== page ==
Q + A in San Diego Voyager
I recently participated in a question-and-answer-style interview with San Diego Voyager, which you can read here. Or take a look at a brief excerpt below.
It’s no secret that the Internet has disrupted a lot of things, and boy howdy, is it an odd world out there for independent artist and musicians! In a world where most anything can be reproduced, in some form or another, on a screen/in a box, infinitely, in a world where a century of recorded music and several centuries of paintings and drawings and printed matter are at our fingertips at any time, it can be difficult to rise above the sea—just swarming sea—of media, all around us. We’re inundated, really. But the inundation, and the increasing social distance we have from each other—really do lead to other opportunities. Several years ago, when I participated in group gallery shows more frequently, I found that much to my surprise, I could have a much more effective (i.e., lucrative, more audience-involving) show by turning it into a kind of performance. Drawing or painting live. Live timed portraits of gallery attendees. Things that bridged the distance between us. Not just making art in isolation, hanging it on the wall, and expecting someone to react. Which is, it has to be said, not that dissimilar to the distances that now present themselves with the ubiquitous usage of phones, etc. When there’s a real-life person, directly in front of you, staring into your eyes intently and scribbling frantically to capture your facial features on paper in front of you, that’s a compelling experience that’s completely different from the distanced interactions that have become the norm in our world.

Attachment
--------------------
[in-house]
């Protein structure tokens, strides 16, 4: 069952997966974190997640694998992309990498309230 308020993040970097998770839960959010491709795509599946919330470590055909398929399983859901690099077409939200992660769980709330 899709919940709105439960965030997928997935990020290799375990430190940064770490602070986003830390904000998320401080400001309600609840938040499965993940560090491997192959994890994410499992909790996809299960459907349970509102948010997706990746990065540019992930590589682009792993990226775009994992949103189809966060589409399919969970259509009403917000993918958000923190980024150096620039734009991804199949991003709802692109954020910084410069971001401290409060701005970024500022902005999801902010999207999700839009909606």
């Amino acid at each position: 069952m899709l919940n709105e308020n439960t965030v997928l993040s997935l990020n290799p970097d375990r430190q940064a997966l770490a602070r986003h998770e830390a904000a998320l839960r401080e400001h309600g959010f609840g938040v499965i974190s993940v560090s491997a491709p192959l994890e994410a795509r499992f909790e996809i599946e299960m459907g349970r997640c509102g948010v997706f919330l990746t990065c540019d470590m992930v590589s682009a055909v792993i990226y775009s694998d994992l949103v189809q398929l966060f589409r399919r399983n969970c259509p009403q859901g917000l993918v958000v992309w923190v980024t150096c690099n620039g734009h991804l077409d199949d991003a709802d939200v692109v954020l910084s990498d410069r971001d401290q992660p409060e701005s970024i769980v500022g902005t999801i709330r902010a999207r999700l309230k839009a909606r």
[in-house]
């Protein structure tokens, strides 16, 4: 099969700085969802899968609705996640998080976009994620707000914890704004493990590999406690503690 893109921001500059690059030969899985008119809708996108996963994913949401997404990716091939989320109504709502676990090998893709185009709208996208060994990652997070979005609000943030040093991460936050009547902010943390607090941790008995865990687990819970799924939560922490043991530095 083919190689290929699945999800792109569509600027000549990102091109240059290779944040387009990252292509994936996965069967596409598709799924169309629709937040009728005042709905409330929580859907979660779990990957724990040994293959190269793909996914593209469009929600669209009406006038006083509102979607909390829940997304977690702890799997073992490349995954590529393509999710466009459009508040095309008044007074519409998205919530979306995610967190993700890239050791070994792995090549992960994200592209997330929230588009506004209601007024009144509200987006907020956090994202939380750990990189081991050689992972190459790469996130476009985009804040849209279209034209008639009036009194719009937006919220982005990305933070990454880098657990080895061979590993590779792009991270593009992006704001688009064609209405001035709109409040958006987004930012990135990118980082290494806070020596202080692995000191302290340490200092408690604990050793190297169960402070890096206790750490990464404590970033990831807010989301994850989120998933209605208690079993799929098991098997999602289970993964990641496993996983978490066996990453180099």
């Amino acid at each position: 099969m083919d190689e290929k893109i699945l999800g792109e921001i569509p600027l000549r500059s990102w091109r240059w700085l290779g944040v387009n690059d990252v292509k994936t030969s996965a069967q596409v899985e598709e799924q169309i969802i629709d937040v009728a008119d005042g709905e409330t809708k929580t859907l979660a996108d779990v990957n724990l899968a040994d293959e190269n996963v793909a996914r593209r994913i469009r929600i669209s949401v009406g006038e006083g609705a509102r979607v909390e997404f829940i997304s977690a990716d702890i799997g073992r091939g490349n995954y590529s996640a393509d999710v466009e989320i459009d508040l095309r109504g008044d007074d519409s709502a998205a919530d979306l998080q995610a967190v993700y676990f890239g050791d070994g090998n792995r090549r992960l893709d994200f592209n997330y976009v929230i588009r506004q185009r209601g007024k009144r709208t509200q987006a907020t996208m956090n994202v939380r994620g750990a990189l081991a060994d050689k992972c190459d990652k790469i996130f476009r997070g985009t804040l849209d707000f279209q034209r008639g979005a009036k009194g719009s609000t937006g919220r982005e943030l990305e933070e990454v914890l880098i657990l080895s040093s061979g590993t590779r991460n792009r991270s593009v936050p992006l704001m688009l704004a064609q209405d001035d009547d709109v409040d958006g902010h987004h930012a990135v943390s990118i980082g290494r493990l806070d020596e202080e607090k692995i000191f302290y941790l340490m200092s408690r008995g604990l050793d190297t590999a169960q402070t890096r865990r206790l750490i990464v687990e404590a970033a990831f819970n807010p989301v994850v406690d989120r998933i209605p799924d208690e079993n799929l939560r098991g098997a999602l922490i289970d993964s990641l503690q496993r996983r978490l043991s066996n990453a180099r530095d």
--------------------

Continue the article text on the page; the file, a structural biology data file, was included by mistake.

Which is all to say, when the world changes, there’s always going to be some new opportunities as well.